iTunes and silent movies, all in one week

I had two multimedia “firsts� this week.

First #1: I bought a complete album online, the Dave Matthews Band new CD, Stand Up off of the iTunes store. By the way, don’t give me any shit for liking the Dave Matthews Band. I’m too old to really care what is (or isn’t) hip, and I was listening to them before they caught on with the frat boy crowd. I like ‘em, so sue me.

I’ve downloaded some music from “less than legal� sources before, but, besides not being quite legal or ethical, I find that it takes way too long and I as often as not end up with a file that isn’t worth listening to. I have bought music with iTunes before, but just a song at a time. This was my first full album, and I’m not sure I will buy a CD from a store again. It’s cheaper by a couple of bucks than buying the actual CD, and all I had to do was download it from the iTunes site to my computer and then to my iPod. Easier than going to a store by far.

Okay, not that big of a deal. But still.

First #2: We all saw the 1924 silent film version of Peter Pan Thursday night at the Michigan Theater. A couple of things made this a pretty cool night. For one thing, the Michigan Theater was pretty much sold out for the show. As Russ Collins (the guy who runs the Michigan Theater) said in his introduction to the show, it was probably the biggest crowd to watch a silent film in… well, in a long time, weeks at least. For another, it featured musical accompaniment by the Ann Arbor Symphony, conducted by Gillian “not the one from X-Filesâ€? Anderson. Cool music, too.

On the down-side, the show started late and we didn’t have Will home until about 10 on a school night. Not good parenting. On the up-side, it was pretty cool to see a silent film the way that it would have been shown way back in the day. After all, the Michigan Theater opened in the late 1920’s as a silent film theater, and back then, they really would have an orchestra for most of the shows (that and/or the extremely elaborate organ they’ve got there). Anyway, good music, good show, good experience.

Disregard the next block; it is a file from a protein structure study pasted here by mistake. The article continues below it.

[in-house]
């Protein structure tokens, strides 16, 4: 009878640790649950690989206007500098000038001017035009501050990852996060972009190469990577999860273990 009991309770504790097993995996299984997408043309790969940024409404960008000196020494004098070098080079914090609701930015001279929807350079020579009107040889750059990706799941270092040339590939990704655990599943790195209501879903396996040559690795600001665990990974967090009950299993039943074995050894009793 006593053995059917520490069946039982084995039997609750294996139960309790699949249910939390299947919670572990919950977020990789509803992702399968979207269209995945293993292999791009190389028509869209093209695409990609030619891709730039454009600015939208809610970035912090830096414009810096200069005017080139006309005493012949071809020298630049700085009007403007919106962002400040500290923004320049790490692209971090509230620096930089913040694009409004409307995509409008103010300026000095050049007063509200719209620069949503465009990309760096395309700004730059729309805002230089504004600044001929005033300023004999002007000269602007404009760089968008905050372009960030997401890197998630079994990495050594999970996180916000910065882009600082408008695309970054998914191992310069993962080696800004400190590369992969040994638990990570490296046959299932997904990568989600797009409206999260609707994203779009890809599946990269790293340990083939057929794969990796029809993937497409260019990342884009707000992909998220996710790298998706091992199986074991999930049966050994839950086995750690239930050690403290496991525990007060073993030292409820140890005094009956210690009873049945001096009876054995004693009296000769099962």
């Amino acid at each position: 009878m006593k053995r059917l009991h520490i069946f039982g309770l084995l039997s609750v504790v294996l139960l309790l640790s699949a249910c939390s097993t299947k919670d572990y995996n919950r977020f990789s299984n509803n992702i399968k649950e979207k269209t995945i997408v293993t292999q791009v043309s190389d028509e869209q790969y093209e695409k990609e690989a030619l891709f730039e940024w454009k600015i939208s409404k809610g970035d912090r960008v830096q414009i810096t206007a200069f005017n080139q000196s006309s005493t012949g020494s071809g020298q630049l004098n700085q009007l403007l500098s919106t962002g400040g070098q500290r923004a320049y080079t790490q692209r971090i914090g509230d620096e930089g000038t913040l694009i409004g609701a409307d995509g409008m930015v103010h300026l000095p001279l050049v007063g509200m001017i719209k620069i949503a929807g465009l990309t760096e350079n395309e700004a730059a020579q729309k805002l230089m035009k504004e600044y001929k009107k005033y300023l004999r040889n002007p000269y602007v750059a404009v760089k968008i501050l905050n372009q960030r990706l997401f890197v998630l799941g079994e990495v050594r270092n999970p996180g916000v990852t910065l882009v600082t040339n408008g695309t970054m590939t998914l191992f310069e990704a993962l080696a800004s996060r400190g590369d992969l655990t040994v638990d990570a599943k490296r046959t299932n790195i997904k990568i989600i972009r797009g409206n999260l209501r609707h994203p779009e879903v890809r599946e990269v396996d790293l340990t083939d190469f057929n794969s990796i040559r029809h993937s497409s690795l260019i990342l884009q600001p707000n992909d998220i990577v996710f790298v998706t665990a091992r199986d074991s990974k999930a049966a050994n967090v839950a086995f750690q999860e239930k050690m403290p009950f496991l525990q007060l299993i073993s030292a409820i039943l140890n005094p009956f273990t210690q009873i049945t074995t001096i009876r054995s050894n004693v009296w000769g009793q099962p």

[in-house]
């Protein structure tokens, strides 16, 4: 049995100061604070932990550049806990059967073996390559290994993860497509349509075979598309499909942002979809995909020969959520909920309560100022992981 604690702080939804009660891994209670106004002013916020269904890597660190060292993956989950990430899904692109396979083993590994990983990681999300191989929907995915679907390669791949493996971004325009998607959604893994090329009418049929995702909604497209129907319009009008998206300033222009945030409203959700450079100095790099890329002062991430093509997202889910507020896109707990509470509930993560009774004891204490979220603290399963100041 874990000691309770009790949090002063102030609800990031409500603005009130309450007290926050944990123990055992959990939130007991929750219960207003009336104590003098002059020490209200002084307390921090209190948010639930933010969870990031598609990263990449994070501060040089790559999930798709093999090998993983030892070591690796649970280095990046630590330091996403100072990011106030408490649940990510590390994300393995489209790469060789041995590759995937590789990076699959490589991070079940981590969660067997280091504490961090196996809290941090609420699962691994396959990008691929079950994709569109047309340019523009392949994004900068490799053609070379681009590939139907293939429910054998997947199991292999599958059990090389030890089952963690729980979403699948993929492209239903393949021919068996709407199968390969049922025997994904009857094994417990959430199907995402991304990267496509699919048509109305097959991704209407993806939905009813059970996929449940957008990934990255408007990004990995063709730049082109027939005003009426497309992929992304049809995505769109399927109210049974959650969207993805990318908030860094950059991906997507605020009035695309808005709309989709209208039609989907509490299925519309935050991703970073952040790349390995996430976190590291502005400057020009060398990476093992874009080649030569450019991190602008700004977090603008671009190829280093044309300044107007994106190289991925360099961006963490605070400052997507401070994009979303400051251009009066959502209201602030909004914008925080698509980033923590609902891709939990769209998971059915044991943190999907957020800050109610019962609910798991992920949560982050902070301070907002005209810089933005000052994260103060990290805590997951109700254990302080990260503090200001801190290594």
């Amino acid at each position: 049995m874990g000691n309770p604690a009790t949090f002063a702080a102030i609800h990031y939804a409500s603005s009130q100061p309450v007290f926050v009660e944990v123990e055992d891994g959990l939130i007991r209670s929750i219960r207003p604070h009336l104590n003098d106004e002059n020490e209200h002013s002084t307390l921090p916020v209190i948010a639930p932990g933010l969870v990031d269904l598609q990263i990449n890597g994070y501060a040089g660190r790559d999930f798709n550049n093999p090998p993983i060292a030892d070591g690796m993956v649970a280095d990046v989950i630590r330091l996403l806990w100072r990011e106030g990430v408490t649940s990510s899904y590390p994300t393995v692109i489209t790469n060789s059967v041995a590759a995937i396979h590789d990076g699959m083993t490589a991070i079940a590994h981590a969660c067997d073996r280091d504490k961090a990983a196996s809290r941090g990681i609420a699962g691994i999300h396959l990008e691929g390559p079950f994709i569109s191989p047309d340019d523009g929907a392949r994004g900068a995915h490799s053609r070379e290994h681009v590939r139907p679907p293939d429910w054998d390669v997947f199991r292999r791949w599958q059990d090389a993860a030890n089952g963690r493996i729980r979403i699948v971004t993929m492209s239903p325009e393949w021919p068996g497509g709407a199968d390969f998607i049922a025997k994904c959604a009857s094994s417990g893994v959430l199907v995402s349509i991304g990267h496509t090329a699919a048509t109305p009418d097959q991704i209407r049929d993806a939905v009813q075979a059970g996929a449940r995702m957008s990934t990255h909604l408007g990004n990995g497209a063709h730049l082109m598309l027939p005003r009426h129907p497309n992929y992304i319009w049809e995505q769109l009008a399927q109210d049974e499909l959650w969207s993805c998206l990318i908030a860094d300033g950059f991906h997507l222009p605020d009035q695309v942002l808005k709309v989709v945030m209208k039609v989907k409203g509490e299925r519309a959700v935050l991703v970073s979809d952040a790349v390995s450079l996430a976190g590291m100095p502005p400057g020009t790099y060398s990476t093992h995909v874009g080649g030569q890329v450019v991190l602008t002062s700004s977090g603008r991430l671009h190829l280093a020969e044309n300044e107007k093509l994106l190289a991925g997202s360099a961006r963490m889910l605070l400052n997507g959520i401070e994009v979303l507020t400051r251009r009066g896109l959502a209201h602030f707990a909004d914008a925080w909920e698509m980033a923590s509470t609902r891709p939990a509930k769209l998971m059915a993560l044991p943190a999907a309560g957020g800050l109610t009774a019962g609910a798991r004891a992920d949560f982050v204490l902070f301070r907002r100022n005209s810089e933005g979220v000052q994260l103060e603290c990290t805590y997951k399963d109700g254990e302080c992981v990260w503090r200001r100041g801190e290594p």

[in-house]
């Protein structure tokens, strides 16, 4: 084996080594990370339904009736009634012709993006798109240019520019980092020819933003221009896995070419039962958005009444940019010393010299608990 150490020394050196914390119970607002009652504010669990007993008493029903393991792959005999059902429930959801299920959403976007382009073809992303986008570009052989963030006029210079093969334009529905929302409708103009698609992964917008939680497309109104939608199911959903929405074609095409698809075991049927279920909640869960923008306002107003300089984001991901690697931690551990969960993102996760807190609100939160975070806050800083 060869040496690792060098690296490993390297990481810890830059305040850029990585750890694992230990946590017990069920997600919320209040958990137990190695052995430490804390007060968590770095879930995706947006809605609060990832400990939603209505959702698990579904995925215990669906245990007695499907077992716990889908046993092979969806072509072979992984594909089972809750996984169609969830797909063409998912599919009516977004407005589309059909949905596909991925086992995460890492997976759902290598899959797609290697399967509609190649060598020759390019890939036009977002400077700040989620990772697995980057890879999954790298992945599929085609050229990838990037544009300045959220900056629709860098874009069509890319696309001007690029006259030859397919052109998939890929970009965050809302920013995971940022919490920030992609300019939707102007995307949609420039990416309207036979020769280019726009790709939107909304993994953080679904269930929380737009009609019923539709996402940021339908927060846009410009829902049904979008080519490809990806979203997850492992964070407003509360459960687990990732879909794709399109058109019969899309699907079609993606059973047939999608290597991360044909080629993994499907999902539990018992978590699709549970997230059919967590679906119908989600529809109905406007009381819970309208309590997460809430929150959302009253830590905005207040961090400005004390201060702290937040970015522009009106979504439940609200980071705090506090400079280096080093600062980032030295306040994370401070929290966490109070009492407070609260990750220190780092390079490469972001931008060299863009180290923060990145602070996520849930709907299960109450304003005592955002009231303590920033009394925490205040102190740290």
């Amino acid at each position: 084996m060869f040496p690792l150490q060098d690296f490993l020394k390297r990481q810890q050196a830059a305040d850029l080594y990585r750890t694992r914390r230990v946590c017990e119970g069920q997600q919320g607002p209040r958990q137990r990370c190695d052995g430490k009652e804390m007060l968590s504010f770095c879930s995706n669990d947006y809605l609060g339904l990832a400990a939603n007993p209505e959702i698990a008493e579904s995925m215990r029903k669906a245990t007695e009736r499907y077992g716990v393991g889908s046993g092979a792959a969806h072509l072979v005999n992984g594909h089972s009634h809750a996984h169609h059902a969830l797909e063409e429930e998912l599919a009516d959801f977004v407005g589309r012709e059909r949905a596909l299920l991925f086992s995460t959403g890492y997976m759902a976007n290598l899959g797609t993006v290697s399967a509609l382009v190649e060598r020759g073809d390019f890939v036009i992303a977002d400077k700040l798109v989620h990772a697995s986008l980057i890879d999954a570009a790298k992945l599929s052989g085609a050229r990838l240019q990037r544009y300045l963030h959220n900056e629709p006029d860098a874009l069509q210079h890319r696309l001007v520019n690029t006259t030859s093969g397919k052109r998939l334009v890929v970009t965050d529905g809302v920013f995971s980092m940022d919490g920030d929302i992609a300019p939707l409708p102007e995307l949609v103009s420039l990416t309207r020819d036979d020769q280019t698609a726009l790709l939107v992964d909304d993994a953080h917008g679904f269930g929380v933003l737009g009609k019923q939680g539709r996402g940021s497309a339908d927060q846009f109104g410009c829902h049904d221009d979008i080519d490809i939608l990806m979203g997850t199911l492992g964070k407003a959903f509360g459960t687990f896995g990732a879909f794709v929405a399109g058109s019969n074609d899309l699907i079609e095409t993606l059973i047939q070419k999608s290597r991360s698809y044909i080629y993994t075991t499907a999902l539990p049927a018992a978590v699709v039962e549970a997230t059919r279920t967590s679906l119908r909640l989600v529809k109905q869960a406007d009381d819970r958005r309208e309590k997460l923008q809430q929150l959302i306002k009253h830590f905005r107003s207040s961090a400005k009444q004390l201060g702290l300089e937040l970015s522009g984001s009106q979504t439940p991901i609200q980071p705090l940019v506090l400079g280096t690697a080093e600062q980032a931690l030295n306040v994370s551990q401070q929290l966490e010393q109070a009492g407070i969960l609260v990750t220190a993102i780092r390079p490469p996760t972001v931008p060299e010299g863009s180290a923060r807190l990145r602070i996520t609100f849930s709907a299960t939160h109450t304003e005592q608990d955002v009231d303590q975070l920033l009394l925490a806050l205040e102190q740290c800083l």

Incidentally, this version of Peter Pan is quite a bit different from the Disney version, which isn’t surprising. I don’t have the time to rehash it all right now, but most of the intertitles (you know, the words that pop up during a silent film) come from J.M. Barrie’s original story, and it’s pretty clear to me where the whole idea of the “Peter Pan Syndrome� comes from. Weird stuff.

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One Response to iTunes and silent movies, all in one week

  1. Evan Bailyn says:

    A silent version of Peter Pan sounds interesting, though personally I think sound adds a crucial dimension to film. If you like Peter Pan Syndrome, you should check out my site: http://www.evanbailyn.com. It’s dedicated to the idea.

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